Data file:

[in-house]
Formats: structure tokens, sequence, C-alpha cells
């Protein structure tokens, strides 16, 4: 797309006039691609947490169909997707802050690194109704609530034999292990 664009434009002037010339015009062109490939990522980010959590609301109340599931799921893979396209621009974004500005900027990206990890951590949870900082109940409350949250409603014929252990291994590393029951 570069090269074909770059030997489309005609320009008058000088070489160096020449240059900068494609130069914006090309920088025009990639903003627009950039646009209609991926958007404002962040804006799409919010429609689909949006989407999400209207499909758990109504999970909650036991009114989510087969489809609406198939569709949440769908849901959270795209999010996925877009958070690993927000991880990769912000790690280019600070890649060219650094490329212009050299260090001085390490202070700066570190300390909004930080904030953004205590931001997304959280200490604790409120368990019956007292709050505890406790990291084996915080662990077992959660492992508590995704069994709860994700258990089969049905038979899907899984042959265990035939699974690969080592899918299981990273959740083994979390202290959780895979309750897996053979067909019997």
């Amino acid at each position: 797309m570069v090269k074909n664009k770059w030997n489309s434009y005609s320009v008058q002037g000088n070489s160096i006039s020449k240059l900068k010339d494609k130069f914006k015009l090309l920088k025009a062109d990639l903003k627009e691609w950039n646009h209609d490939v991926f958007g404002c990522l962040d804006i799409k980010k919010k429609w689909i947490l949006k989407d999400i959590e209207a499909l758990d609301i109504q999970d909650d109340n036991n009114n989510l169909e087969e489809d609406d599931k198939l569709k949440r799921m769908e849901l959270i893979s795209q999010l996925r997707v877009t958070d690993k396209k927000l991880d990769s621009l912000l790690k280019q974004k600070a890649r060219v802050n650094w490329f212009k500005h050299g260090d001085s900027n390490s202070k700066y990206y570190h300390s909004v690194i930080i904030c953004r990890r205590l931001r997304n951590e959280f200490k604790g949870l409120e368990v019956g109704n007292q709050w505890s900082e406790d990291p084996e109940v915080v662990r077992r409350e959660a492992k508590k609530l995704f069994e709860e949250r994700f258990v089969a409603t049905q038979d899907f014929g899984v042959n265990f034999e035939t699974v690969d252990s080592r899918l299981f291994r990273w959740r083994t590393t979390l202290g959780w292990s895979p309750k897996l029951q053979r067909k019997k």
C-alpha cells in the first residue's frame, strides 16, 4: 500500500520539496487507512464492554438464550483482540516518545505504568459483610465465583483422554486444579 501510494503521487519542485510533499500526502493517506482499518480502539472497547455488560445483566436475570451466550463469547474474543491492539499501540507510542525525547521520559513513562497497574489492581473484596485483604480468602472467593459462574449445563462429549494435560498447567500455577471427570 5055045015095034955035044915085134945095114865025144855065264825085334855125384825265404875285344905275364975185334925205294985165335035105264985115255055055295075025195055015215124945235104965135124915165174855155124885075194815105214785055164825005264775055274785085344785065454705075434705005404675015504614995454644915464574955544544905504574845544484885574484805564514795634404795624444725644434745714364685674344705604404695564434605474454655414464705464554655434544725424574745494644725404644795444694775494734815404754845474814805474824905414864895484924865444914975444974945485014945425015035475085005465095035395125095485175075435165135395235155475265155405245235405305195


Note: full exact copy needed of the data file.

[in-house]
Formats: structure tokens, sequence, C-alpha cells
């Protein structure tokens, strides 16, 4: 797309006039691609947490169909997707802050690194109704609530034999292990 664009434009002037010339015009062109490939990522980010959590609301109340599931799921893979396209621009974004500005900027990206990890951590949870900082109940409350949250409603014929252990291994590393029951 570069090269074909770059030997489309005609320009008058000088070489160096020449240059900068494609130069914006090309920088025009990639903003627009950039646009209609991926958007404002962040804006799409919010429609689909949006989407999400209207499909758990109504999970909650036991009114989510087969489809609406198939569709949440769908849901959270795209999010996925877009958070690993927000991880990769912000790690280019600070890649060219650094490329212009050299260090001085390490202070700066570190300390909004930080904030953004205590931001997304959280200490604790409120368990019956007292709050505890406790990291084996915080662990077992959660492992508590995704069994709860994700258990089969049905038979899907899984042959265990035939699974690969080592899918299981990273959740083994979390202290959780895979309750897996053979067909019997």
């Amino acid at each position: 797309m570069v090269k074909n664009k770059w030997n489309s434009y005609s320009v008058q002037g000088n070489s160096i006039s020449k240059l900068k010339d494609k130069f914006k015009l090309l920088k025009a062109d990639l903003k627009e691609w950039n646009h209609d490939v991926f958007g404002c990522l962040d804006i799409k980010k919010k429609w689909i947490l949006k989407d999400i959590e209207a499909l758990d609301i109504q999970d909650d109340n036991n009114n989510l169909e087969e489809d609406d599931k198939l569709k949440r799921m769908e849901l959270i893979s795209q999010l996925r997707v877009t958070d690993k396209k927000l991880d990769s621009l912000l790690k280019q974004k600070a890649r060219v802050n650094w490329f212009k500005h050299g260090d001085s900027n390490s202070k700066y990206y570190h300390s909004v690194i930080i904030c953004r990890r205590l931001r997304n951590e959280f200490k604790g949870l409120e368990v019956g109704n007292q709050w505890s900082e406790d990291p084996e109940v915080v662990r077992r409350e959660a492992k508590k609530l995704f069994e709860e949250r994700f258990v089969a409603t049905q038979d899907f014929g899984v042959n265990f034999e035939t699974v690969d252990s080592r899918l299981f291994r990273w959740r083994t590393t979390l202290g959780w292990s895979p309750k897996l029951q053979r067909k019997k």
C-alpha cells in the first residue's frame, strides 16, 4: 500500500520539496487507512464492554438464550483482540516518545505504568459483610465465583483422554486444579 501510494503521487519542485510533499500526502493517506482499518480502539472497547455488560445483566436475570451466550463469547474474543491492539499501540507510542525525547521520559513513562497497574489492581473484596485483604480468602472467593459462574449445563462429549494435560498447567500455577471427570 5055045015095034955035044915085134945095114865025144855065264825085334855125384825265404875285344905275364975185334925205294985165335035105264985115255055055295075025195055015215124945235104965135124915165174855155124885075194815105214785055164825005264775055274785085344785065454705075434705005404675015504614995454644915464574955544544905504574845544484885574484805564514795634404795624444725644434745714364685674344705604404695564434605474454655414464705464554655434544725424574745494644725404644795444694775494734815404754845474814805474824905414864895484924865444914975444974945485014945425015035475085005465095035395125095485175075435165135395235155475265155405245235405305195